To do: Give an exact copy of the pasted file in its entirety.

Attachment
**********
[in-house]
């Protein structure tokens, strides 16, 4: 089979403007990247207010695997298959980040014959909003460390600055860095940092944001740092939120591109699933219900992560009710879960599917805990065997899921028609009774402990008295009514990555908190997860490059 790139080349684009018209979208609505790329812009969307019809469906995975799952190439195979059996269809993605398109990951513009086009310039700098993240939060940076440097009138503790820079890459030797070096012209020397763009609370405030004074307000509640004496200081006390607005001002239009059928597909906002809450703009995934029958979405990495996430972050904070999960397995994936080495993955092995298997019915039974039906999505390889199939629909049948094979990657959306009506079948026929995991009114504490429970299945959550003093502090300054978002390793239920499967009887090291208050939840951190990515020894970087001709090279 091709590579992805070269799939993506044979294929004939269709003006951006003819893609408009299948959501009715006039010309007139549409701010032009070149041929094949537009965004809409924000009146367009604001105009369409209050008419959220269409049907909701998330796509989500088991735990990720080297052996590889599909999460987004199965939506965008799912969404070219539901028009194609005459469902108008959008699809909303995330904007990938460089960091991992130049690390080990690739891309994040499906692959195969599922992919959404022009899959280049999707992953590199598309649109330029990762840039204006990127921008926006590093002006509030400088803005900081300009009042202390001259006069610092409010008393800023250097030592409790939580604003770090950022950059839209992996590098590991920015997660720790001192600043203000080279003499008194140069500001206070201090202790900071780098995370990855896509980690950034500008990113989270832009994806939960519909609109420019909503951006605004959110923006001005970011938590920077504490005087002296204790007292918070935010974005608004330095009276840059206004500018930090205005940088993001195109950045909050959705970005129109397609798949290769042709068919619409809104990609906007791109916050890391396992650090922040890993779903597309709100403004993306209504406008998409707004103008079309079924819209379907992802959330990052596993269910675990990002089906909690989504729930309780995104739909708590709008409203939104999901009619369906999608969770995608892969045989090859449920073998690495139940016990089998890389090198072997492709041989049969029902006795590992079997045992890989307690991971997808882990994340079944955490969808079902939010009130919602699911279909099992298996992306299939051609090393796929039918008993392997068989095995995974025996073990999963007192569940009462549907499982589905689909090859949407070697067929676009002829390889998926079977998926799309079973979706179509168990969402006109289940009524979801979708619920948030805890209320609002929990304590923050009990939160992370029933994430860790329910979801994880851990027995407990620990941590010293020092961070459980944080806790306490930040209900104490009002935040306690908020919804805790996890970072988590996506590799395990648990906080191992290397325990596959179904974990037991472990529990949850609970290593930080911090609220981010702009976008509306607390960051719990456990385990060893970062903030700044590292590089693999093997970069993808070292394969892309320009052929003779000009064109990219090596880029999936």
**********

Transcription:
[in-house]
């Protein structure tokens, strides 16, 4: 089979403007990247207010695997298959980040014959909003460390600055860095940092944001740092939120591109699933219900992560009710879960599917805990065997899921028609009774402990008295009514990555908190997860490059 790139080349684009018209979208609505790329812009969307019809469906995975799952190439195979059996269809993605398109990951513009086009310039700098993240939060940076440097009138503790820079890459030797070096012209020397763009609370405030004074307000509640004496200081006390607005001002239009059928597909906002809450703009995934029958979405990495996430972050904070999960397995994936080495993955092995298997019915039974039906999505390889199939629909049948094979990657959306009506079948026929995991009114504490429970299945959550003093502090300054978002390793239920499967009887090291208050939840951190990515020894970087001709090279 091709590579992805070269799939993506044979294929004939269709003006951006003819893609408009299948959501009715006039010309007139549409701010032009070149041929094949537009965004809409924000009146367009604001105009369409209050008419959220269409049907909701998330796509989500088991735990990720080297052996590889599909999460987004199965939506965008799912969404070219539901028009194609005459469902108008959008699809909303995330904007990938460089960091991992130049690390080990690739891309994040499906692959195969599922992919959404022009899959280049999707992953590199598309649109330029990762840039204006990127921008926006590093002006509030400088803005900081300009009042202390001259006069610092409010008393800023250097030592409790939580604003770090950022950059839209992996590098590991920015997660720790001192600043203000080279003499008194140069500001206070201090202790900071780098995370990855896509980690950034500008990113989270832009994806939960519909609109420019909503951006605004959110923006001005970011938590920077504490005087002296204790007292918070935010974005608004330095009276840059206004500018930090205005940088993001195109950045909050959705970005129109397609798949290769042709068919619409809104990609906007791109916050890391396992650090922040890993779903597309709100403004993306209504406008998409707004103008079309079924819209379907992802959330990052596993269910675990990002089906909690989504729930309780995104739909708590709008409203939104999901009619369906999608969770995608892969045989090859449920073998690495139940016990089998890389090198072997492709041989049969029902006795590992079997045992890989307690991971997808882990994340079944955490969808079902939010009130919602699911279909099992298996992306299939051609090393796929039918008993392997068989095995995974025996073990999963007192569940009462549907499982589905689909090859949407070697067929676009002829390889998926079977998926799309079973979706179509168990969402006109289940009524979801979708619920948030805890209320609002929990304590923050009990939160992370029933994430860790329910979801994880851990027995407990620990941590010293020092961070459980944080806790306490930040209900104490009002935040306690908020919804805790996890970072988590996506590799395990648990906080191992290397325990596959179904974990037991472990529990949850609970290593930080911090609220981010702009976008509306607390960051719990456990385990060893970062903030700044590292590089693999093997970069993808070292394969892309320009052929003779000009064109990219090596880029999936």